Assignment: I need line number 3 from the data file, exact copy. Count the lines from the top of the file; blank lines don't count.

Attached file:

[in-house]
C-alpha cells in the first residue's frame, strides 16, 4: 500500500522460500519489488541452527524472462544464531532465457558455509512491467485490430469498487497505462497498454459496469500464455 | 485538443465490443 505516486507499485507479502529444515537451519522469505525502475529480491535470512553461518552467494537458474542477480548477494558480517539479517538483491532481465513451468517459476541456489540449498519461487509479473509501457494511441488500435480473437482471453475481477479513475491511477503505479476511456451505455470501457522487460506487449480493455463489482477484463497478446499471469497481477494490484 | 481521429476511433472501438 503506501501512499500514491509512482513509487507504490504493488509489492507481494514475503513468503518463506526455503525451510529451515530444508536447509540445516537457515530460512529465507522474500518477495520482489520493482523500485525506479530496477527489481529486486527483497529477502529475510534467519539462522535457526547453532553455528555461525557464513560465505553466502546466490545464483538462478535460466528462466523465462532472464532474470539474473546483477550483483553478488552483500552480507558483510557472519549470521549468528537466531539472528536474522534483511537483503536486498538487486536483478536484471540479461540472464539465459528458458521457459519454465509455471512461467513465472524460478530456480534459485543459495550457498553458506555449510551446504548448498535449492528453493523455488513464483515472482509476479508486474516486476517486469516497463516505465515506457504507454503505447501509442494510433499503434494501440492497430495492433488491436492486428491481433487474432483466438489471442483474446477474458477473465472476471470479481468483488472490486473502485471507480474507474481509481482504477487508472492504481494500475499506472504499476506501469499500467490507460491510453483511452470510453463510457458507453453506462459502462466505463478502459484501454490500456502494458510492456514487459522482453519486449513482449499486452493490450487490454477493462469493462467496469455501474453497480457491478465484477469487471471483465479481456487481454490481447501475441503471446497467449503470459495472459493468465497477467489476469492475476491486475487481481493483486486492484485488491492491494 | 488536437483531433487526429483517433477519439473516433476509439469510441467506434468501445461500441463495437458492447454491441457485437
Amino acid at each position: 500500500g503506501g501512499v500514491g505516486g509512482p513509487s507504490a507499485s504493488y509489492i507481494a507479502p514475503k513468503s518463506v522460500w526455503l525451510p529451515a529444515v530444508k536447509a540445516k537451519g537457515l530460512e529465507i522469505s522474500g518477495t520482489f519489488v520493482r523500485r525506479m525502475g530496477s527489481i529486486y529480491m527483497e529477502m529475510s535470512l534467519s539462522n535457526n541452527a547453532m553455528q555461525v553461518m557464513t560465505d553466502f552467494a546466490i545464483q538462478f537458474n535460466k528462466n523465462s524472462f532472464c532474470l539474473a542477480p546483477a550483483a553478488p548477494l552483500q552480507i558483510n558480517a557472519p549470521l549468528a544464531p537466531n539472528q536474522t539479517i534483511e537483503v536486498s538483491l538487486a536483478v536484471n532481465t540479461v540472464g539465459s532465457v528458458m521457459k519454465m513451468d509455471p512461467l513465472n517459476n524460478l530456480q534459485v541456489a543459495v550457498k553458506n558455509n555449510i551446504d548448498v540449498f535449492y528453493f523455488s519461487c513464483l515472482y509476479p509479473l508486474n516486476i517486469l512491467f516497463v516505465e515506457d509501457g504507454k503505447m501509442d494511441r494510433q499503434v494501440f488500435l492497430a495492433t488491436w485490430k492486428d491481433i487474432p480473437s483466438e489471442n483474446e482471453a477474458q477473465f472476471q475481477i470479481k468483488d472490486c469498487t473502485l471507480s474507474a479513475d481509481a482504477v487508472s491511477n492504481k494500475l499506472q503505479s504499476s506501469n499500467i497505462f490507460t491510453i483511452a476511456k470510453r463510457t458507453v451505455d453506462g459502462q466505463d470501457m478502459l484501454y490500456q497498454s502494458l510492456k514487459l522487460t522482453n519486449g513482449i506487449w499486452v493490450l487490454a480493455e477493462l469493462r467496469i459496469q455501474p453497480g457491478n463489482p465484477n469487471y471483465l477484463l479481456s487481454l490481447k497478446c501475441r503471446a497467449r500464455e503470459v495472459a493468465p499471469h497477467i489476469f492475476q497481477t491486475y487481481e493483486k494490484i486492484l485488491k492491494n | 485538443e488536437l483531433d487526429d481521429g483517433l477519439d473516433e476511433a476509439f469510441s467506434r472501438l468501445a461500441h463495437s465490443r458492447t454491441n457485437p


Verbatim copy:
Amino acid at each position: 500500500g503506501g501512499v500514491g505516486g509512482p513509487s507504490a507499485s504493488y509489492i507481494a507479502p514475503k513468503s518463506v522460500w526455503l525451510p529451515a529444515v530444508k536447509a540445516k537451519g537457515l530460512e529465507i522469505s522474500g518477495t520482489f519489488v520493482r523500485r525506479m525502475g530496477s527489481i529486486y529480491m527483497e529477502m529475510s535470512l534467519s539462522n535457526n541452527a547453532m553455528q555461525v553461518m557464513t560465505d553466502f552467494a546466490i545464483q538462478f537458474n535460466k528462466n523465462s524472462f532472464c532474470l539474473a542477480p546483477a550483483a553478488p548477494l552483500q552480507i558483510n558480517a557472519p549470521l549468528a544464531p537466531n539472528q536474522t539479517i534483511e537483503v536486498s538483491l538487486a536483478v536484471n532481465t540479461v540472464g539465459s532465457v528458458m521457459k519454465m513451468d509455471p512461467l513465472n517459476n524460478l530456480q534459485v541456489a543459495v550457498k553458506n558455509n555449510i551446504d548448498v540449498f535449492y528453493f523455488s519461487c513464483l515472482y509476479p509479473l508486474n516486476i517486469l512491467f516497463v516505465e515506457d509501457g504507454k503505447m501509442d494511441r494510433q499503434v494501440f488500435l492497430a495492433t488491436w485490430k492486428d491481433i487474432p480473437s483466438e489471442n483474446e482471453a477474458q477473465f472476471q475481477i470479481k468483488d472490486c469498487t473502485l471507480s474507474a479513475d481509481a482504477v487508472s491511477n492504481k494500475l499506472q503505479s504499476s506501469n499500467i497505462f490507460t491510453i483511452a476511456k470510453r463510457t458507453v451505455d453506462g459502462q466505463d470501457m478502459l484501454y490500456q497498454s502494458l510492456k514487459l522487460t522482453n519486449g513482449i506487449w499486452v493490450l487490454a480493455e477493462l469493462r467496469i459496469q455501474p453497480g457491478n463489482p465484477n469487471y471483465l477484463l479481456s487481454l490481447k497478446c501475441r503471446a497467449r500464455e503470459v495472459a493468465p499471469h497477467i489476469f492475476q497481477t491486475y487481481e493483486k494490484i486492484l485488491k492491494n | 485538443e488536437l483531433d487526429d481521429g483517433l477519439d473516433e476511433a476509439f469510441s467506434r472501438l468501445a461500441h463495437s465490443r458492447t454491441n457485437p